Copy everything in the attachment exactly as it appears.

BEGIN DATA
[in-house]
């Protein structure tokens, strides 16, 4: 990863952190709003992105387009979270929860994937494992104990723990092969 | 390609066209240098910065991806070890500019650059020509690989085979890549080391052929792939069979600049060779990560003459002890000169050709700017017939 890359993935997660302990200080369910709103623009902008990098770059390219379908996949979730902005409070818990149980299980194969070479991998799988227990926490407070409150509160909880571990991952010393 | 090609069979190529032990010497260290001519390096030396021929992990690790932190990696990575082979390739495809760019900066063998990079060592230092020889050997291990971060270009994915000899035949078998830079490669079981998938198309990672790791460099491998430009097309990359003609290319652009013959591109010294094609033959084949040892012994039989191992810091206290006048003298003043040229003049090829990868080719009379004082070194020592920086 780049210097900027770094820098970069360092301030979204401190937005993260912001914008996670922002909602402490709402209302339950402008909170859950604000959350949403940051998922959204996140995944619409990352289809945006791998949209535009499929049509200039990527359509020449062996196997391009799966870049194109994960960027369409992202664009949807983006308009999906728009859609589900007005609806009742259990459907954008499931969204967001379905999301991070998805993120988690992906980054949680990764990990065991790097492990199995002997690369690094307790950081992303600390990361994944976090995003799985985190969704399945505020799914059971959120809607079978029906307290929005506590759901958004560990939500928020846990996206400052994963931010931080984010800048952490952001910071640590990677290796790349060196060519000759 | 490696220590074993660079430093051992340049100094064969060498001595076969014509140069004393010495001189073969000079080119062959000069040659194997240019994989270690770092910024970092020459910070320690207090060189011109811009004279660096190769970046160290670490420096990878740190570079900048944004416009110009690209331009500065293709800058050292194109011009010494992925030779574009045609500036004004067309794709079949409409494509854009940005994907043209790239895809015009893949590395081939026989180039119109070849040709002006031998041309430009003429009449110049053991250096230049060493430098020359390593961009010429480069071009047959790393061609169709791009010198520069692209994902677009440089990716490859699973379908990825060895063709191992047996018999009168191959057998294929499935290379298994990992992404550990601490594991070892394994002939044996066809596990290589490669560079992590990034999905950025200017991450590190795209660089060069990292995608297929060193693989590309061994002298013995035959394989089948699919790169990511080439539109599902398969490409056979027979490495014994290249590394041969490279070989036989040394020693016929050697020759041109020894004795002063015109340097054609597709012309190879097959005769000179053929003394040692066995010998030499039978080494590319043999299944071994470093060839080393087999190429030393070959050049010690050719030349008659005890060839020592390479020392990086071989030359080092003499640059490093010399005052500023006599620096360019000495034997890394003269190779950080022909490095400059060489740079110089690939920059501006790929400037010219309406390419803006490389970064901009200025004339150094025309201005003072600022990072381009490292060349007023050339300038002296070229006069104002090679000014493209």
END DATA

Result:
[in-house]
């Protein structure tokens, strides 16, 4: 990863952190709003992105387009979270929860994937494992104990723990092969 | 390609066209240098910065991806070890500019650059020509690989085979890549080391052929792939069979600049060779990560003459002890000169050709700017017939 890359993935997660302990200080369910709103623009902008990098770059390219379908996949979730902005409070818990149980299980194969070479991998799988227990926490407070409150509160909880571990991952010393 | 090609069979190529032990010497260290001519390096030396021929992990690790932190990696990575082979390739495809760019900066063998990079060592230092020889050997291990971060270009994915000899035949078998830079490669079981998938198309990672790791460099491998430009097309990359003609290319652009013959591109010294094609033959084949040892012994039989191992810091206290006048003298003043040229003049090829990868080719009379004082070194020592920086 780049210097900027770094820098970069360092301030979204401190937005993260912001914008996670922002909602402490709402209302339950402008909170859950604000959350949403940051998922959204996140995944619409990352289809945006791998949209535009499929049509200039990527359509020449062996196997391009799966870049194109994960960027369409992202664009949807983006308009999906728009859609589900007005609806009742259990459907954008499931969204967001379905999301991070998805993120988690992906980054949680990764990990065991790097492990199995002997690369690094307790950081992303600390990361994944976090995003799985985190969704399945505020799914059971959120809607079978029906307290929005506590759901958004560990939500928020846990996206400052994963931010931080984010800048952490952001910071640590990677290796790349060196060519000759 | 490696220590074993660079430093051992340049100094064969060498001595076969014509140069004393010495001189073969000079080119062959000069040659194997240019994989270690770092910024970092020459910070320690207090060189011109811009004279660096190769970046160290670490420096990878740190570079900048944004416009110009690209331009500065293709800058050292194109011009010494992925030779574009045609500036004004067309794709079949409409494509854009940005994907043209790239895809015009893949590395081939026989180039119109070849040709002006031998041309430009003429009449110049053991250096230049060493430098020359390593961009010429480069071009047959790393061609169709791009010198520069692209994902677009440089990716490859699973379908990825060895063709191992047996018999009168191959057998294929499935290379298994990992992404550990601490594991070892394994002939044996066809596990290589490669560079992590990034999905950025200017991450590190795209660089060069990292995608297929060193693989590309061994002298013995035959394989089948699919790169990511080439539109599902398969490409056979027979490495014994290249590394041969490279070989036989040394020693016929050697020759041109020894004795002063015109340097054609597709012309190879097959005769000179053929003394040692066995010998030499039978080494590319043999299944071994470093060839080393087999190429030393070959050049010690050719030349008659005890060839020592390479020392990086071989030359080092003499640059490093010399005052500023006599620096360019000495034997890394003269190779950080022909490095400059060489740079110089690939920059501006790929400037010219309406390419803006490389970064901009200025004339150094025309201005003072600022990072381009490292060349007023050339300038002296070229006069104002090679000014493209």